T. Q. Martin
Responses, both for and against Martin’s criticism of Boyer were quick to follow. First to reply was Flavil Hall who advocated a “charitable” view of Boyer’s intentions. Hall was not defending Boyer’s claim; he was simply defending his right to differ on a doctrinal point which in Hall’s mind did not interfere with the work and worship of the church.(Hall, Feb.16, 1932, 6). Hall and Martin exchanged several bitter articles with each other over this matter. One item brought out in their exchange was the fact that they now held different views concerning the indwelling of the Spirit. * "Brother Hall represents the lamented J. A. Harding as believing in 'a personal indwelling of the Holy Spirit apart from the Word.' Brother Hall may have information upon this matter that I do not have. This is not at all impossible. I was very intimately associated with the great man for many years. But I never learned from his public, oral teaching, his writing, or from conversation with him, that he thus believed." (Martin, Intended, 5). It would seem that Hall was more perceptive of Harding’s theology than Martin. But it also appears that Hall was inconsistent in light of what he had written earlier in the McFarland discussion.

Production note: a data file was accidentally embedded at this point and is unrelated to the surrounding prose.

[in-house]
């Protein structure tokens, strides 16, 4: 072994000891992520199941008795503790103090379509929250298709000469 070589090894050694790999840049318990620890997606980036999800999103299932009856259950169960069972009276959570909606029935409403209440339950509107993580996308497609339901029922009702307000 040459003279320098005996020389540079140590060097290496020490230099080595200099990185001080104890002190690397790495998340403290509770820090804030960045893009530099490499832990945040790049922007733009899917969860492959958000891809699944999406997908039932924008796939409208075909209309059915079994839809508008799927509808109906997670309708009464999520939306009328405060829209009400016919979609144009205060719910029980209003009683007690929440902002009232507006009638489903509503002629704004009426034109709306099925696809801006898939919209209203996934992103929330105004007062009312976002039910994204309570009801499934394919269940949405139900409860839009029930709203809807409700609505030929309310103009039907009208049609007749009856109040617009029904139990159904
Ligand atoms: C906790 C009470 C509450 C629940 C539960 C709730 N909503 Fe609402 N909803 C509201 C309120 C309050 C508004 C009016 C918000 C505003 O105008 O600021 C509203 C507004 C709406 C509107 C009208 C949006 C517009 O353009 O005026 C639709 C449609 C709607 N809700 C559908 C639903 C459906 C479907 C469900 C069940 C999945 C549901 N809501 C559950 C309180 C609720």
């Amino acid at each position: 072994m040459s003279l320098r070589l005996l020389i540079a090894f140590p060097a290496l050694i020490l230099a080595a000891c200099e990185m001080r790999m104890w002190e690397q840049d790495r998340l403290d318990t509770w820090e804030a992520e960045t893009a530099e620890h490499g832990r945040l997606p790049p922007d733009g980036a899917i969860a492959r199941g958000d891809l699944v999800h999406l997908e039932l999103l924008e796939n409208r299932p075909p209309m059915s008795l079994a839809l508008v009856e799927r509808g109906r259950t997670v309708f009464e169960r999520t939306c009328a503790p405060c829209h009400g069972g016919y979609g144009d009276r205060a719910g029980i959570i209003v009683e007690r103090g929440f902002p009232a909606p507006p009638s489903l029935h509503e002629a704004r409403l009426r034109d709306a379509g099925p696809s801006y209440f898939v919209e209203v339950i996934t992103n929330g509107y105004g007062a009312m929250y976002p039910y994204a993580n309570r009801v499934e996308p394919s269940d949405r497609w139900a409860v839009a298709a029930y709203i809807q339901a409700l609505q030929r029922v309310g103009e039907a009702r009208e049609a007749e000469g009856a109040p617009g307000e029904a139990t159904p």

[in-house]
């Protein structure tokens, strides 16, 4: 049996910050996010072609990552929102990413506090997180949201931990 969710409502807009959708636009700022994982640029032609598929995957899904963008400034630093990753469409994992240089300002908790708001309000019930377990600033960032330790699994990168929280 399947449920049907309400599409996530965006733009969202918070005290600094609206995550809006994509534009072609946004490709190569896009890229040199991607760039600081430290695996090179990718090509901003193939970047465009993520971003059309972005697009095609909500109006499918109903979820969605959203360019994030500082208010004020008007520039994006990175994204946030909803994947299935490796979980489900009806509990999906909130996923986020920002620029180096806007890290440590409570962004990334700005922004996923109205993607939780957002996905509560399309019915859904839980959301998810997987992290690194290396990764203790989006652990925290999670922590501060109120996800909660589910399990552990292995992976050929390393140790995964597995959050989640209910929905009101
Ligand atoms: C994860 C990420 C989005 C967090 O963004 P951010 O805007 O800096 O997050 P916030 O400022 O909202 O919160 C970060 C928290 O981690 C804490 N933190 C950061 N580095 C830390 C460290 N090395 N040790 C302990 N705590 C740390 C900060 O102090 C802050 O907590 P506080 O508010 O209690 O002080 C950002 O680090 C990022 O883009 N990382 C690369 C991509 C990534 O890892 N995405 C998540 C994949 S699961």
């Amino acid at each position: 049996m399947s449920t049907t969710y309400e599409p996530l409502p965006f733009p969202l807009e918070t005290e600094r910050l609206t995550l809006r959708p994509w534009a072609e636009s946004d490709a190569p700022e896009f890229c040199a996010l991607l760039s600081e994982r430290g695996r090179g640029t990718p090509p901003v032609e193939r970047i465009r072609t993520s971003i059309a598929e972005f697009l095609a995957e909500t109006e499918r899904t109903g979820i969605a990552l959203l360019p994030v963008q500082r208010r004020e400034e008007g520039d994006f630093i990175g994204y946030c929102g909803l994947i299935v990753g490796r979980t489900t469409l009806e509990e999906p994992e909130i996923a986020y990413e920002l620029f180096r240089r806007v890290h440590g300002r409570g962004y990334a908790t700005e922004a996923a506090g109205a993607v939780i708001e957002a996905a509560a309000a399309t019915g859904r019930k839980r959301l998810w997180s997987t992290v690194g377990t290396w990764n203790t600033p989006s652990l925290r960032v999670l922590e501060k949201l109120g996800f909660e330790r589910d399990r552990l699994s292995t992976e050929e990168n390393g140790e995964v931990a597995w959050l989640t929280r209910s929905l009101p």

Also coming to Boyer’s defense were the writers for Word & Work. (Chambers, 7). The Louisville churches had long been forerunners in the support and sending of missionaries for Churches of Christ. It was natural that they would defend the men they were supporting, but this defense, along with the strain over their millennial views only aggravated the relationship with the editors of the Leader.
As the situation between Martin and Hall became strained, Fred Rowe intervened, asking Hall and others to allow Boyer to answer for himself.(Rowe, Note, 6). Boyer’s reply did not come until the end of June. In it Boyer stated: "It was not until the last of April that I realized my wording of the report of the November meeting had objectionable words (about the pouring out of the Holy Spirit) - words that imply something I did not nor ever have believed." (Boyer, From, 11). Boyer seemed satisfied to let the issue rest with what had been written in the Leader up to that point.